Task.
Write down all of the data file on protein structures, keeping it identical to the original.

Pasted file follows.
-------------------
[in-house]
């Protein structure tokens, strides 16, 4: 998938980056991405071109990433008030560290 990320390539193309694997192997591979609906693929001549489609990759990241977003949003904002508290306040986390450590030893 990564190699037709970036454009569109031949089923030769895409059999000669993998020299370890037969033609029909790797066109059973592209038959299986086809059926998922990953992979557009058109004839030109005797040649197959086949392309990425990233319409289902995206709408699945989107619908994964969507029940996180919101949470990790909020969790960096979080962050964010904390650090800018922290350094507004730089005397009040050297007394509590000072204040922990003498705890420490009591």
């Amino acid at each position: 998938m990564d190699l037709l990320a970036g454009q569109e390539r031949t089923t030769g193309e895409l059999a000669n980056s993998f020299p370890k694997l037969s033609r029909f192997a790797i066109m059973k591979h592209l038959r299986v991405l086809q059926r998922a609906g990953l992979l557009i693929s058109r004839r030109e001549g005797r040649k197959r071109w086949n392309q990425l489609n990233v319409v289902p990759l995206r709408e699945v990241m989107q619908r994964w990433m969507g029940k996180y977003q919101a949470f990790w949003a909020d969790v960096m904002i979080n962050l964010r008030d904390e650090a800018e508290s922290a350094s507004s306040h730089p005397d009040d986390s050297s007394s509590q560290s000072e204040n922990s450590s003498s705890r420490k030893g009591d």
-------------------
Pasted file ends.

[in-house]
């Protein structure tokens, strides 16, 4: 998938980056991405071109990433008030560290 990320390539193309694997192997591979609906693929001549489609990759990241977003949003904002508290306040986390450590030893 990564190699037709970036454009569109031949089923030769895409059999000669993998020299370890037969033609029909790797066109059973592209038959299986086809059926998922990953992979557009058109004839030109005797040649197959086949392309990425990233319409289902995206709408699945989107619908994964969507029940996180919101949470990790909020969790960096979080962050964010904390650090800018922290350094507004730089005397009040050297007394509590000072204040922990003498705890420490009591």
């Amino acid at each position: 998938m990564d190699l037709l990320a970036g454009q569109e390539r031949t089923t030769g193309e895409l059999a000669n980056s993998f020299p370890k694997l037969s033609r029909f192997a790797i066109m059973k591979h592209l038959r299986v991405l086809q059926r998922a609906g990953l992979l557009i693929s058109r004839r030109e001549g005797r040649k197959r071109w086949n392309q990425l489609n990233v319409v289902p990759l995206r709408e699945v990241m989107q619908r994964w990433m969507g029940k996180y977003q919101a949470f990790w949003a909020d969790v960096m904002i979080n962050l964010r008030d904390e650090a800018e508290s922290a350094s507004s306040h730089p005397d009040d986390s050297s007394s509590q560290s000072e204040n922990s450590s003498s705890r420490k030893g009591d």